If you consider that more than 11 billion combinations of user names and passwords are currently freely available on the Internet, it becomes clear that doing away with passwords altogether will make a major contribution to protection against cyber attacks.
Balancing Act Between Usability and Security
For a smart city to function smoothly, the IT systems of the most important participating players must be closely interlinked. The interaction between administration and service providers from a wide range of industries must be convincing at the interfaces. In addition, it is important that the acting systems adhere to publicly accessible standards and thus create an open ecosystem in the smart city. In the recent past, many smart city projects have failed due to the lack of uniformity in the data standards of the different systems.
To be successful here, close cooperation and constant exchange with external partners is required. However, the Smart City Index of the industry association bitkom also lists promising model projects, such as those in Hamburg or Gelsenkirchen, on whose findings further efforts by the federal government can be built.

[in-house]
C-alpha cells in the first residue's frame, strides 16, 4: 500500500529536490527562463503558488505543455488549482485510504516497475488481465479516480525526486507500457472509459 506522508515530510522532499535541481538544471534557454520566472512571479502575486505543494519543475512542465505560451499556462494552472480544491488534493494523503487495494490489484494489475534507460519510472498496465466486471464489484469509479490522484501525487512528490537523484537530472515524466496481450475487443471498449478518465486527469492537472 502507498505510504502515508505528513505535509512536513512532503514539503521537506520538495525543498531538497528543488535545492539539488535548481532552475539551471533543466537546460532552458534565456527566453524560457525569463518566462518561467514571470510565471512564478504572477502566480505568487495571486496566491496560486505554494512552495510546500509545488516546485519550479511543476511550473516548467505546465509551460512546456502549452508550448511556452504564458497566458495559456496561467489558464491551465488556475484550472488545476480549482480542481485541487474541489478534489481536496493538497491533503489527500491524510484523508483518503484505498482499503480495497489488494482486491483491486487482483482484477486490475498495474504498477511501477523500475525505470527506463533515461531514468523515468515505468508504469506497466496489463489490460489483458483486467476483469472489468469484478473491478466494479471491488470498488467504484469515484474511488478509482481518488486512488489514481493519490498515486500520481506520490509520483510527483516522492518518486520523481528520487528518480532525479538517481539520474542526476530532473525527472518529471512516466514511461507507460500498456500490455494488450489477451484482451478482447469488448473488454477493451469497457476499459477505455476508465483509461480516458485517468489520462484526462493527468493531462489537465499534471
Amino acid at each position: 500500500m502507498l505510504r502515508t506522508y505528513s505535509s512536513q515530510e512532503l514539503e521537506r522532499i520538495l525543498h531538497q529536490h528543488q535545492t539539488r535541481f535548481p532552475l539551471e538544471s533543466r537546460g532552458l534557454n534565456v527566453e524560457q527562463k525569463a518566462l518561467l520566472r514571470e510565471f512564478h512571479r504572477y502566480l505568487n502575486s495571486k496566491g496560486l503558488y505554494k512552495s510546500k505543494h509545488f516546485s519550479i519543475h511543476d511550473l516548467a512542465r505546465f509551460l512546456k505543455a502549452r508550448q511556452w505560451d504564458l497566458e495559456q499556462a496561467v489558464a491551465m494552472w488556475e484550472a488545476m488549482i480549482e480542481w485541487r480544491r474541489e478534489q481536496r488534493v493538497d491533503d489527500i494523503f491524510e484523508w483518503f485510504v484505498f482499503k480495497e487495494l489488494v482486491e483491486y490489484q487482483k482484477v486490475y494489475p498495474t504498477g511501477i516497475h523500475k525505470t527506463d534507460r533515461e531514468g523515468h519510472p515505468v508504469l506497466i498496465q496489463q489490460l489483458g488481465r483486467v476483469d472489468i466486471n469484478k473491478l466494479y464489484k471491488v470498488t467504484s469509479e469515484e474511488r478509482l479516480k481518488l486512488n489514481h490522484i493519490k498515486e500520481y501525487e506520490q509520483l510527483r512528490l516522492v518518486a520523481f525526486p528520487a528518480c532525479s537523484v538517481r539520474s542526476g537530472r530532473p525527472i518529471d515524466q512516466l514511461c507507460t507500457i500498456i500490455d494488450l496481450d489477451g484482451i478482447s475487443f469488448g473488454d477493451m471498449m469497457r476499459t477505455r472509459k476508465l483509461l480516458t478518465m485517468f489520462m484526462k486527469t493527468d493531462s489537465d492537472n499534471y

As mentioned at the outset, the security architecture of a smart city must under no circumstances restrict and slow down the digital lives of its users too much, otherwise, there is a risk that the offerings will simply not be used and thus offer no added value. In addition to security, the smooth and intuitive usability of technologies assumes central importance in the planning of the digital city. In order to address the widest possible spectrum of users and ensure maximum accessibility, user interfaces must be designed to be clear, intuitive, and barrier-free according to WCAG Level AA+.
Despite maximum security, all processes and workflows must be efficient and transparent, taking only a few seconds to complete. The use of two-factor authentication with the matching of biometric characteristics, as well as the system-side device lock to secure apps, creates a high level of acceptance and trust among users.